Wednesday, January 28, 2009

Commentary: How to rescue the bank bailout - CNN.com

Joseph Stiglitz has a thoughtful piece on CNN.com. While I disagree with what appears to be a call for the nationalization of more banks, I do agree that rewarding upside without some real downside risk will only yield more risky behavior which will hurt the economy and lead to future blow-ups. My solution I guess would be to both allow temporary nationalizations (but with a hard fast exit date of no more than five years where the bank is either sold or closed) but also bite the bullet and let some banks fail now. Sure it is painful. Sure some will lose jobs, but what is the alternative?

Some look-ins that might help explain why there is no simple quick fix:

Commentary: How to rescue the bank bailout - CNN.com:
"For a while, there was hope that simply lowering interest rates enough, flooding the economy with money, would suffice; but three quarters of a century ago, Keynes explained why, in a downturn such as this, monetary policy is likely to be ineffective. It is like pushing on a string."
Then:
"...came the idea of equity injection, without strings, so that as we poured money into the banks, they poured out money, to their executives in the form of bonuses, to their shareholders in the form of dividends.

Some of what they had left over they used to buy other banks -- to pursue strategic goals for which they could not have found private finance. The last thing in their mind was to restart lending."

And his version of "Debt makes good times great, bad times horrible" and realization the problem is REALLY big:
"Leverage, or borrowing, gives big returns when things are going well, but when things turn sour, it is a recipe for disaster. It was not unusual for investment banks to 'leverage' themselves by borrowing amounts equal to 25 or 30 times their equity.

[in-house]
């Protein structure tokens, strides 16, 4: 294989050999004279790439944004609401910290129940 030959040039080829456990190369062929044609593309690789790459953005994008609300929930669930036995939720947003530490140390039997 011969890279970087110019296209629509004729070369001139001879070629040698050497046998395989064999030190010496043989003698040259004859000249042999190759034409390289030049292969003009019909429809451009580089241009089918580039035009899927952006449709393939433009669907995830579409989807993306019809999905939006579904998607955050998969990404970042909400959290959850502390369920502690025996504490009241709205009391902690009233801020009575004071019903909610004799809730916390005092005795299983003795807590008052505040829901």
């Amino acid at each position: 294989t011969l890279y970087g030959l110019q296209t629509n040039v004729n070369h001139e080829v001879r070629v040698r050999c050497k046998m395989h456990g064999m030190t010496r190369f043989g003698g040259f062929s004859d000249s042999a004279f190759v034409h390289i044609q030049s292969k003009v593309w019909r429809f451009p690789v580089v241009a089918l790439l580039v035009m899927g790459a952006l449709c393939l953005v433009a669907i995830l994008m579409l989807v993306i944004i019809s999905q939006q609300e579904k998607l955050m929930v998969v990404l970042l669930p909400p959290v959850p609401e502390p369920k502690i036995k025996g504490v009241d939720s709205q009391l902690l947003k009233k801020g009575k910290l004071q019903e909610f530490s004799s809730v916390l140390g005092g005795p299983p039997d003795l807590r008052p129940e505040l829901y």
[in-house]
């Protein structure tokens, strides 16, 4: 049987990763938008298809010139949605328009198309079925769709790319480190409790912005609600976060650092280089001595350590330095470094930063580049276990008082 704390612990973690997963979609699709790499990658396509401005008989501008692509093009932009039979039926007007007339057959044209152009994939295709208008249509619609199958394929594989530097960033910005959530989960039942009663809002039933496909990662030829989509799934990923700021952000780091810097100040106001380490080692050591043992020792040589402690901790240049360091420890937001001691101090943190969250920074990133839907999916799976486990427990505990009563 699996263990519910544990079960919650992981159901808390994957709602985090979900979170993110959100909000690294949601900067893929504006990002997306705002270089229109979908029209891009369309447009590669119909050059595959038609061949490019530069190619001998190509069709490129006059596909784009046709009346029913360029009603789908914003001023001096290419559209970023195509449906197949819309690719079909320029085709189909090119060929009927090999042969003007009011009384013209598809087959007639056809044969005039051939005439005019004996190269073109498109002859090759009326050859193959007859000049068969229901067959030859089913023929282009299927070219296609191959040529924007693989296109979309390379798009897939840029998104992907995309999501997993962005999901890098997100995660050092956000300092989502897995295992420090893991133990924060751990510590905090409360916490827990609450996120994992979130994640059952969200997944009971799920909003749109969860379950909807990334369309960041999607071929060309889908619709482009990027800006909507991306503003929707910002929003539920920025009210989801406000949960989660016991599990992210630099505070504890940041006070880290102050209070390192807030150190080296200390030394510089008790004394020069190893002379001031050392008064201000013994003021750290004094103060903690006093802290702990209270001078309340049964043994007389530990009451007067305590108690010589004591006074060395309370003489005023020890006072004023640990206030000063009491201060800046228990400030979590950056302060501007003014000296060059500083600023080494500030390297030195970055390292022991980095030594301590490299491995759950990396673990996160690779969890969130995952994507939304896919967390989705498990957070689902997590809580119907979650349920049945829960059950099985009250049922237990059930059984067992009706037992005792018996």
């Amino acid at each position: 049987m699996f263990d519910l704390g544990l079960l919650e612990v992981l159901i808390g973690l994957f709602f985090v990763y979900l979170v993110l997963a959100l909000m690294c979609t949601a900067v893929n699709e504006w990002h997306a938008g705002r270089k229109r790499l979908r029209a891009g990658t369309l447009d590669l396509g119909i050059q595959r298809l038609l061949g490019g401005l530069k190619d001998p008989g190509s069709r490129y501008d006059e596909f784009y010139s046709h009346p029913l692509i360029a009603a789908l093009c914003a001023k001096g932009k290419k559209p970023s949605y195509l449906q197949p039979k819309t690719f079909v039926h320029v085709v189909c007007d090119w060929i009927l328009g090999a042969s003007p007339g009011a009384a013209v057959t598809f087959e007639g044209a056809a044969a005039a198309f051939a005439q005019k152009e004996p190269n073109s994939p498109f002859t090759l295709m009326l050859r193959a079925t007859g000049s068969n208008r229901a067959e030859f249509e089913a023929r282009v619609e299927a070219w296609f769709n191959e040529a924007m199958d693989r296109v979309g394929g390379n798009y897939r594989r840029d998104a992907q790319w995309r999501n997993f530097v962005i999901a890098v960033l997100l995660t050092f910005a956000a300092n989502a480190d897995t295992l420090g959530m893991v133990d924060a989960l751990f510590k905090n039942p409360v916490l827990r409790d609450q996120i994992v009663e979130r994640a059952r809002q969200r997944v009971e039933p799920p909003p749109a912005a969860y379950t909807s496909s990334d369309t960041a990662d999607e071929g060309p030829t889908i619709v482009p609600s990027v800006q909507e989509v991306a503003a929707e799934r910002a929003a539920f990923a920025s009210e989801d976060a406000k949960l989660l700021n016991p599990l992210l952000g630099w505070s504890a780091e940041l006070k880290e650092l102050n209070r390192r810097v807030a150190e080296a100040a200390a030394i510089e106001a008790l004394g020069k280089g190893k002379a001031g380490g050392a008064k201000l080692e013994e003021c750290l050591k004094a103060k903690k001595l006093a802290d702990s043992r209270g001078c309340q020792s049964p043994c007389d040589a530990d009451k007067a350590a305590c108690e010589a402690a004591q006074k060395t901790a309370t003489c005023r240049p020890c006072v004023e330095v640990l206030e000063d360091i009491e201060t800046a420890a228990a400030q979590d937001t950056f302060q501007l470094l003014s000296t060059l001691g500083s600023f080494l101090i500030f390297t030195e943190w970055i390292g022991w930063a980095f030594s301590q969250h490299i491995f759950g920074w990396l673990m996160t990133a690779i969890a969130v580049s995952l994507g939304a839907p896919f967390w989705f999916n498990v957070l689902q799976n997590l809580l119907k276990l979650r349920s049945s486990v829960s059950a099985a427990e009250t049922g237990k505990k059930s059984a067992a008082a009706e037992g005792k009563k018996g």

At 'just' 25 to 1 leverage, a 4 percent fall in the price of assets wipes out a bank's net worth -- and we have seen far more precipitous falls in asset prices. Putting another $20 billion in a bank with $2 trillion of assets will be wiped out with just a 1 percent fall in asset prices.... So they have come up with another strategy: We'll 'insure' the banks, i.e., take the downside risk off of them.

The problem is similar to that confronting the original 'cash for trash' initiative: How do we determine the right price for the insurance?"
Why aren't banks lending?

"But even were we to do all this -- with uncertain risks to our future national debt -- there is still no assurance of a resumption of lending....risks are high in a recession. Having been burned once, many bankers are staying away from the fire...Many a bank may decide that the better strategy is a conservative one: Hoard one's cash, wait until things settle down, hope that you are among the few surviving banks and then start lending. Of course, if all the banks reason so, the recession will be longer and deeper than it otherwise would be."

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